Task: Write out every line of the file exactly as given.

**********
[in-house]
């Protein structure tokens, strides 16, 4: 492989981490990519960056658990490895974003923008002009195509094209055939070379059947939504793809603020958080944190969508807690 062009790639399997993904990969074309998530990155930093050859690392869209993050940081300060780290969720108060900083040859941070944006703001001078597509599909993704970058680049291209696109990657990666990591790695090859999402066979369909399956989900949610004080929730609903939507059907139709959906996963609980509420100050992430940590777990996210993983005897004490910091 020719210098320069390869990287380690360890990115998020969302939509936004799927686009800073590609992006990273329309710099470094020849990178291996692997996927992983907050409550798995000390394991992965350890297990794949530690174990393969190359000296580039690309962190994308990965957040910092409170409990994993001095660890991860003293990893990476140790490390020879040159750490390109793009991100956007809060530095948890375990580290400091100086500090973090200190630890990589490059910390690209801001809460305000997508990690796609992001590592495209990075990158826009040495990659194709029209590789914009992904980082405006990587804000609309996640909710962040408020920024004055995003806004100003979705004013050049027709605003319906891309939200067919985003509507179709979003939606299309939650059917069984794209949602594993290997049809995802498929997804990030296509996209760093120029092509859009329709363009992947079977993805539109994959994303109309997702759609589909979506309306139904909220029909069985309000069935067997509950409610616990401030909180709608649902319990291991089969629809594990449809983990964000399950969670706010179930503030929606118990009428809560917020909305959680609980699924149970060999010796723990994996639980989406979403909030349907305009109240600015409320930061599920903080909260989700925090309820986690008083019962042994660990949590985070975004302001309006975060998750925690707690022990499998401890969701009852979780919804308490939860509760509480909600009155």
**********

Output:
[in-house]
């Protein structure tokens, strides 16, 4: 492989981490990519960056658990490895974003923008002009195509094209055939070379059947939504793809603020958080944190969508807690 062009790639399997993904990969074309998530990155930093050859690392869209993050940081300060780290969720108060900083040859941070944006703001001078597509599909993704970058680049291209696109990657990666990591790695090859999402066979369909399956989900949610004080929730609903939507059907139709959906996963609980509420100050992430940590777990996210993983005897004490910091 020719210098320069390869990287380690360890990115998020969302939509936004799927686009800073590609992006990273329309710099470094020849990178291996692997996927992983907050409550798995000390394991992965350890297990794949530690174990393969190359000296580039690309962190994308990965957040910092409170409990994993001095660890991860003293990893990476140790490390020879040159750490390109793009991100956007809060530095948890375990580290400091100086500090973090200190630890990589490059910390690209801001809460305000997508990690796609992001590592495209990075990158826009040495990659194709029209590789914009992904980082405006990587804000609309996640909710962040408020920024004055995003806004100003979705004013050049027709605003319906891309939200067919985003509507179709979003939606299309939650059917069984794209949602594993290997049809995802498929997804990030296509996209760093120029092509859009329709363009992947079977993805539109994959994303109309997702759609589909979506309306139904909220029909069985309000069935067997509950409610616990401030909180709608649902319990291991089969629809594990449809983990964000399950969670706010179930503030929606118990009428809560917020909305959680609980699924149970060999010796723990994996639980989406979403909030349907305009109240600015409320930061599920903080909260989700925090309820986690008083019962042994660990949590985070975004302001309006975060998750925690707690022990499998401890969701009852979780919804308490939860509760509480909600009155």